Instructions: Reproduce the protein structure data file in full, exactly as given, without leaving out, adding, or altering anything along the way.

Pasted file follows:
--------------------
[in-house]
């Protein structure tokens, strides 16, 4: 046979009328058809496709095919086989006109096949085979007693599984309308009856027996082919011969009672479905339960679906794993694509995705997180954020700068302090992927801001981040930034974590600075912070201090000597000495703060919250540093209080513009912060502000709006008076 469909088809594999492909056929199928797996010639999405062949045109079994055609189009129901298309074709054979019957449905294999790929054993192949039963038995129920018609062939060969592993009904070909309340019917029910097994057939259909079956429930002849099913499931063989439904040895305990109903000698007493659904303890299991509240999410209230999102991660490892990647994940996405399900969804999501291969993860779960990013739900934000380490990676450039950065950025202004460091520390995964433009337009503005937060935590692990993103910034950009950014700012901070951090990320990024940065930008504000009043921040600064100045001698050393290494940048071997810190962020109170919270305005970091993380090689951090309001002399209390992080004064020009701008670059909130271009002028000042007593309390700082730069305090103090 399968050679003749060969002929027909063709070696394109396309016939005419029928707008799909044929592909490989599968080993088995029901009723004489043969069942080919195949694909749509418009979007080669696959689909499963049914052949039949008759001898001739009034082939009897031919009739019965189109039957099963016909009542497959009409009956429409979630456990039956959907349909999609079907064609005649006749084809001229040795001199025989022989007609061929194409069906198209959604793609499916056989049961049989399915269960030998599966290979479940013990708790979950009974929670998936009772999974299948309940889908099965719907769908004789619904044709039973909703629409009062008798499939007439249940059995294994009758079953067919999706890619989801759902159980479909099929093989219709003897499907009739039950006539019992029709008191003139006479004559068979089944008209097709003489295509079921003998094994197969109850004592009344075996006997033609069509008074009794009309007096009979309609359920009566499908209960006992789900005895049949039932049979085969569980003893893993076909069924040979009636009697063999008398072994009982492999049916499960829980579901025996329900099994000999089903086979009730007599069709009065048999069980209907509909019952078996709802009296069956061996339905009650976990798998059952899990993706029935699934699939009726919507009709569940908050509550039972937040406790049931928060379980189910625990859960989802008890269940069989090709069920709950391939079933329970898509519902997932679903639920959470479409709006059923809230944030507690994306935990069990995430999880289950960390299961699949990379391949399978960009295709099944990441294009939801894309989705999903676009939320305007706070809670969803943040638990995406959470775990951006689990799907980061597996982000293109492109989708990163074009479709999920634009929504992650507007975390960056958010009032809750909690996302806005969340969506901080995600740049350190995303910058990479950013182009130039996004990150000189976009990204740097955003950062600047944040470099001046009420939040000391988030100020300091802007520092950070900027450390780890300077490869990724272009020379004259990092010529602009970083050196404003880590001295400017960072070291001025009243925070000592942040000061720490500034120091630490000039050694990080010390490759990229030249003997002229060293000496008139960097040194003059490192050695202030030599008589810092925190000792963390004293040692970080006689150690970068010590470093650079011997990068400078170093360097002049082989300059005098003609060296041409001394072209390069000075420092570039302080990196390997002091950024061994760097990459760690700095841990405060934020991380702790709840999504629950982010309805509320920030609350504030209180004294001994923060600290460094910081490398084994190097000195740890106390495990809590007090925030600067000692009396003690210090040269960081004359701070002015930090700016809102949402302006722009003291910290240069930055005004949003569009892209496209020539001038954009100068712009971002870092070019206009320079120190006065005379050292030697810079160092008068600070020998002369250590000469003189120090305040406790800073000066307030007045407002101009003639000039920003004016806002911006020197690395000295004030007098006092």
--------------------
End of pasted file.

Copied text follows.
[in-house]
């Protein structure tokens, strides 16, 4: 046979009328058809496709095919086989006109096949085979007693599984309308009856027996082919011969009672479905339960679906794993694509995705997180954020700068302090992927801001981040930034974590600075912070201090000597000495703060919250540093209080513009912060502000709006008076 469909088809594999492909056929199928797996010639999405062949045109079994055609189009129901298309074709054979019957449905294999790929054993192949039963038995129920018609062939060969592993009904070909309340019917029910097994057939259909079956429930002849099913499931063989439904040895305990109903000698007493659904303890299991509240999410209230999102991660490892990647994940996405399900969804999501291969993860779960990013739900934000380490990676450039950065950025202004460091520390995964433009337009503005937060935590692990993103910034950009950014700012901070951090990320990024940065930008504000009043921040600064100045001698050393290494940048071997810190962020109170919270305005970091993380090689951090309001002399209390992080004064020009701008670059909130271009002028000042007593309390700082730069305090103090 399968050679003749060969002929027909063709070696394109396309016939005419029928707008799909044929592909490989599968080993088995029901009723004489043969069942080919195949694909749509418009979007080669696959689909499963049914052949039949008759001898001739009034082939009897031919009739019965189109039957099963016909009542497959009409009956429409979630456990039956959907349909999609079907064609005649006749084809001229040795001199025989022989007609061929194409069906198209959604793609499916056989049961049989399915269960030998599966290979479940013990708790979950009974929670998936009772999974299948309940889908099965719907769908004789619904044709039973909703629409009062008798499939007439249940059995294994009758079953067919999706890619989801759902159980479909099929093989219709003897499907009739039950006539019992029709008191003139006479004559068979089944008209097709003489295509079921003998094994197969109850004592009344075996006997033609069509008074009794009309007096009979309609359920009566499908209960006992789900005895049949039932049979085969569980003893893993076909069924040979009636009697063999008398072994009982492999049916499960829980579901025996329900099994000999089903086979009730007599069709009065048999069980209907509909019952078996709802009296069956061996339905009650976990798998059952899990993706029935699934699939009726919507009709569940908050509550039972937040406790049931928060379980189910625990859960989802008890269940069989090709069920709950391939079933329970898509519902997932679903639920959470479409709006059923809230944030507690994306935990069990995430999880289950960390299961699949990379391949399978960009295709099944990441294009939801894309989705999903676009939320305007706070809670969803943040638990995406959470775990951006689990799907980061597996982000293109492109989708990163074009479709999920634009929504992650507007975390960056958010009032809750909690996302806005969340969506901080995600740049350190995303910058990479950013182009130039996004990150000189976009990204740097955003950062600047944040470099001046009420939040000391988030100020300091802007520092950070900027450390780890300077490869990724272009020379004259990092010529602009970083050196404003880590001295400017960072070291001025009243925070000592942040000061720490500034120091630490000039050694990080010390490759990229030249003997002229060293000496008139960097040194003059490192050695202030030599008589810092925190000792963390004293040692970080006689150690970068010590470093650079011997990068400078170093360097002049082989300059005098003609060296041409001394072209390069000075420092570039302080990196390997002091950024061994760097990459760690700095841990405060934020991380702790709840999504629950982010309805509320920030609350504030209180004294001994923060600290460094910081490398084994190097000195740890106390495990809590007090925030600067000692009396003690210090040269960081004359701070002015930090700016809102949402302006722009003291910290240069930055005004949003569009892209496209020539001038954009100068712009971002870092070019206009320079120190006065005379050292030697810079160092008068600070020998002369250590000469003189120090305040406790800073000066307030007045407002101009003639000039920003004016806002911006020197690395000295004030007098006092």